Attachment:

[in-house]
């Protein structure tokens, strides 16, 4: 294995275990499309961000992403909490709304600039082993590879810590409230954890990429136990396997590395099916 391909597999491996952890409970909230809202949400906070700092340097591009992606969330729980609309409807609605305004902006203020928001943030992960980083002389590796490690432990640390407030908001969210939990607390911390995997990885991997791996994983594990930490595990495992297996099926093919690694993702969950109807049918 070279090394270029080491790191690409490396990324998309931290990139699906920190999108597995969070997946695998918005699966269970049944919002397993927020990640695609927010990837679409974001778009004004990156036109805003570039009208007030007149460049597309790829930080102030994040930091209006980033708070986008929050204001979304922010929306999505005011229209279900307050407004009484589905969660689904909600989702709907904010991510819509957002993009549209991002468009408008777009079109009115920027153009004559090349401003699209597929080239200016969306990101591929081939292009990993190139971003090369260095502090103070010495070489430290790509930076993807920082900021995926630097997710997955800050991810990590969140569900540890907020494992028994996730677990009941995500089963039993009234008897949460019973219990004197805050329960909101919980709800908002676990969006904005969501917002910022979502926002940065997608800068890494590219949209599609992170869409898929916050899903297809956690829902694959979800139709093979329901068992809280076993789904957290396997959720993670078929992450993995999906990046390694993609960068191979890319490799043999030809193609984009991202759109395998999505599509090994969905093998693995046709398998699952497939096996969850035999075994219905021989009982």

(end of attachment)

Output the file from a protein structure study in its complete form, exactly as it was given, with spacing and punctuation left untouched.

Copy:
[in-house]
């Protein structure tokens, strides 16, 4: 294995275990499309961000992403909490709304600039082993590879810590409230954890990429136990396997590395099916 391909597999491996952890409970909230809202949400906070700092340097591009992606969330729980609309409807609605305004902006203020928001943030992960980083002389590796490690432990640390407030908001969210939990607390911390995997990885991997791996994983594990930490595990495992297996099926093919690694993702969950109807049918 070279090394270029080491790191690409490396990324998309931290990139699906920190999108597995969070997946695998918005699966269970049944919002397993927020990640695609927010990837679409974001778009004004990156036109805003570039009208007030007149460049597309790829930080102030994040930091209006980033708070986008929050204001979304922010929306999505005011229209279900307050407004009484589905969660689904909600989702709907904010991510819509957002993009549209991002468009408008777009079109009115920027153009004559090349401003699209597929080239200016969306990101591929081939292009990993190139971003090369260095502090103070010495070489430290790509930076993807920082900021995926630097997710997955800050991810990590969140569900540890907020494992028994996730677990009941995500089963039993009234008897949460019973219990004197805050329960909101919980709800908002676990969006904005969501917002910022979502926002940065997608800068890494590219949209599609992170869409898929916050899903297809956690829902694959979800139709093979329901068992809280076993789904957290396997959720993670078929992450993995999906990046390694993609960068191979890319490799043999030809193609984009991202759109395998999505599509090994969905093998693995046709398998699952497939096996969850035999075994219905021989009982």